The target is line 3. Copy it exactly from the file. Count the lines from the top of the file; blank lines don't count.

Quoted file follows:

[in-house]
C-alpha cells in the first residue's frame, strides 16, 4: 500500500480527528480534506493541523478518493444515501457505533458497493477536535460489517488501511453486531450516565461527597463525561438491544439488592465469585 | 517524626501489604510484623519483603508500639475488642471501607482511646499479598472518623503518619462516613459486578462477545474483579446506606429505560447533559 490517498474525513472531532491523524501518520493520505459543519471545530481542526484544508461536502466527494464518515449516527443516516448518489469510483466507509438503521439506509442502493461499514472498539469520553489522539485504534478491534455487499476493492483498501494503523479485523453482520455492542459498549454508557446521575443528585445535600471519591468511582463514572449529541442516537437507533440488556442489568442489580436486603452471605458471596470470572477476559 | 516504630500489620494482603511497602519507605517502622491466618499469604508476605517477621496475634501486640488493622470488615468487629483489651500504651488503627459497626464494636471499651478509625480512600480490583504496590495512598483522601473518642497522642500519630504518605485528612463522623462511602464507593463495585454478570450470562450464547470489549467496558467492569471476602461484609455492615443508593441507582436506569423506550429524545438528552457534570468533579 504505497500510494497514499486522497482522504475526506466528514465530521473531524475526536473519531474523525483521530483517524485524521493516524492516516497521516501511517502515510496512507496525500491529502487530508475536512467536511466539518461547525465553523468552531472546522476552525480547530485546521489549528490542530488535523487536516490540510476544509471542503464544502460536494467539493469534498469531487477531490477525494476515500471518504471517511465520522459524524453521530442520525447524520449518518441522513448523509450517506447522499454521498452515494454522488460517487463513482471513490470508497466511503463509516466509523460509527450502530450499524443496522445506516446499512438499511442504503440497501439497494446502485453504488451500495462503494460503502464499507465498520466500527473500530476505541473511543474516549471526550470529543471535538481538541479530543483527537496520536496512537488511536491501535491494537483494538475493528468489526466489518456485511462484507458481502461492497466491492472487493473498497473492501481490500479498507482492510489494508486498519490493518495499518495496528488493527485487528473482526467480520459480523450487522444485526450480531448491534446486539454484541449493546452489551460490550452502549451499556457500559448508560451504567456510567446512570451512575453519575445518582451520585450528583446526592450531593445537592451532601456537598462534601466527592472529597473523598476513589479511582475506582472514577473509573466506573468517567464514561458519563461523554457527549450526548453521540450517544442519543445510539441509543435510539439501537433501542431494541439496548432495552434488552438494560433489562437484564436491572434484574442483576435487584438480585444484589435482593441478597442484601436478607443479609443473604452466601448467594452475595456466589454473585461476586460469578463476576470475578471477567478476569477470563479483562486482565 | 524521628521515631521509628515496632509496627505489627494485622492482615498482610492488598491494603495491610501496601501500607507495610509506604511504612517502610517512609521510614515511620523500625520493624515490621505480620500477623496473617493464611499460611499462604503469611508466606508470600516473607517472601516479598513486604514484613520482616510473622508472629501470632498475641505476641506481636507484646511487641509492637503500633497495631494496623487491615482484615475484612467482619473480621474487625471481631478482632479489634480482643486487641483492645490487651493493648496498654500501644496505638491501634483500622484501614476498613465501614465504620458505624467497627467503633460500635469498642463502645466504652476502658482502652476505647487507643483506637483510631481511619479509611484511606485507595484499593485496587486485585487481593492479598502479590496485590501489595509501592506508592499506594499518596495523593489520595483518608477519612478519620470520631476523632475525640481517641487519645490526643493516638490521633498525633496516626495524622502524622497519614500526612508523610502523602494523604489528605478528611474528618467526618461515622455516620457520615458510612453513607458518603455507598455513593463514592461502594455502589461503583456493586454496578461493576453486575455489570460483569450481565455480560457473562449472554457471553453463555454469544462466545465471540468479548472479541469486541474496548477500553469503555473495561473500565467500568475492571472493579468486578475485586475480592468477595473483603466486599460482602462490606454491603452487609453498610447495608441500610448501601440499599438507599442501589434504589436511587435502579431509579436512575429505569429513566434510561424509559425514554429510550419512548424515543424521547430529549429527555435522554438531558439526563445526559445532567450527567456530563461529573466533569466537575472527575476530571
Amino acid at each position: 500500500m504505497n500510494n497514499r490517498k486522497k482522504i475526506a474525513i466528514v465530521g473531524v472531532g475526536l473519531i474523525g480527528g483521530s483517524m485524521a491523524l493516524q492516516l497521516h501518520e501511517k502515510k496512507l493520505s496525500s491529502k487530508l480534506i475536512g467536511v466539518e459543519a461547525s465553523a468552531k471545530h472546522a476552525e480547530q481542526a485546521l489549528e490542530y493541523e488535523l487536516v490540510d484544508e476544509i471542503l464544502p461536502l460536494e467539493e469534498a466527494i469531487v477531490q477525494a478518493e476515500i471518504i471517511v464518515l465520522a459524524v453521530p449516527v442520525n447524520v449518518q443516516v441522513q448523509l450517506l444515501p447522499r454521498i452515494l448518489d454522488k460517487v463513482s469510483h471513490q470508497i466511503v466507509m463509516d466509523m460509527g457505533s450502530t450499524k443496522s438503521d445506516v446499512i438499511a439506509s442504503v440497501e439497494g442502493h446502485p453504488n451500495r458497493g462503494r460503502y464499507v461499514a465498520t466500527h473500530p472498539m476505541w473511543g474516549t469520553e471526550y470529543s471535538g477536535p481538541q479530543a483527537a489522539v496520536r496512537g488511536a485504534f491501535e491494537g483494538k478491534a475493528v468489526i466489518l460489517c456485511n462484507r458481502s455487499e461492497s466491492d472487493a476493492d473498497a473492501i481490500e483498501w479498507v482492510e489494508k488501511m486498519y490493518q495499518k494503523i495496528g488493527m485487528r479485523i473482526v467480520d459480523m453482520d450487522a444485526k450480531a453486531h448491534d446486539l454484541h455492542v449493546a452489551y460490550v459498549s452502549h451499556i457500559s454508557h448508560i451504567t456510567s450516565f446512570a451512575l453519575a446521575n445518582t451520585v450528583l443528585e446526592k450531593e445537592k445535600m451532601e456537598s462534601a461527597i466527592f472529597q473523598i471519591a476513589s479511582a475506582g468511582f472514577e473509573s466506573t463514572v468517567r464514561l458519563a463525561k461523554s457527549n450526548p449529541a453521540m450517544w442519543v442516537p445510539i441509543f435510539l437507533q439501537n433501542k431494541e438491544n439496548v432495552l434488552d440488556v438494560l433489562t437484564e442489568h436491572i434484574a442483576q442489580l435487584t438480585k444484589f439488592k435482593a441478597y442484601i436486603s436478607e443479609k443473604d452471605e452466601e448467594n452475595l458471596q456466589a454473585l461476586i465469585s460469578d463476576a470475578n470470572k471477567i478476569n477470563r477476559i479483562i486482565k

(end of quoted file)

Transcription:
Amino acid at each position: 500500500m504505497n500510494n497514499r490517498k486522497k482522504i475526506a474525513i466528514v465530521g473531524v472531532g475526536l473519531i474523525g480527528g483521530s483517524m485524521a491523524l493516524q492516516l497521516h501518520e501511517k502515510k496512507l493520505s496525500s491529502k487530508l480534506i475536512g467536511v466539518e459543519a461547525s465553523a468552531k471545530h472546522a476552525e480547530q481542526a485546521l489549528e490542530y493541523e488535523l487536516v490540510d484544508e476544509i471542503l464544502p461536502l460536494e467539493e469534498a466527494i469531487v477531490q477525494a478518493e476515500i471518504i471517511v464518515l465520522a459524524v453521530p449516527v442520525n447524520v449518518q443516516v441522513q448523509l450517506l444515501p447522499r454521498i452515494l448518489d454522488k460517487v463513482s469510483h471513490q470508497i466511503v466507509m463509516d466509523m460509527g457505533s450502530t450499524k443496522s438503521d445506516v446499512i438499511a439506509s442504503v440497501e439497494g442502493h446502485p453504488n451500495r458497493g462503494r460503502y464499507v461499514a465498520t466500527h473500530p472498539m476505541w473511543g474516549t469520553e471526550y470529543s471535538g477536535p481538541q479530543a483527537a489522539v496520536r496512537g488511536a485504534f491501535e491494537g483494538k478491534a475493528v468489526i466489518l460489517c456485511n462484507r458481502s455487499e461492497s466491492d472487493a476493492d473498497a473492501i481490500e483498501w479498507v482492510e489494508k488501511m486498519y490493518q495499518k494503523i495496528g488493527m485487528r479485523i473482526v467480520d459480523m453482520d450487522a444485526k450480531a453486531h448491534d446486539l454484541h455492542v449493546a452489551y460490550v459498549s452502549h451499556i457500559s454508557h448508560i451504567t456510567s450516565f446512570a451512575l453519575a446521575n445518582t451520585v450528583l443528585e446526592k450531593e445537592k445535600m451532601e456537598s462534601a461527597i466527592f472529597q473523598i471519591a476513589s479511582a475506582g468511582f472514577e473509573s466506573t463514572v468517567r464514561l458519563a463525561k461523554s457527549n450526548p449529541a453521540m450517544w442519543v442516537p445510539i441509543f435510539l437507533q439501537n433501542k431494541e438491544n439496548v432495552l434488552d440488556v438494560l433489562t437484564e442489568h436491572i434484574a442483576q442489580l435487584t438480585k444484589f439488592k435482593a441478597y442484601i436486603s436478607e443479609k443473604d452471605e452466601e448467594n452475595l458471596q456466589a454473585l461476586i465469585s460469578d463476576a470475578n470470572k471477567i478476569n477470563r477476559i479483562i486482565k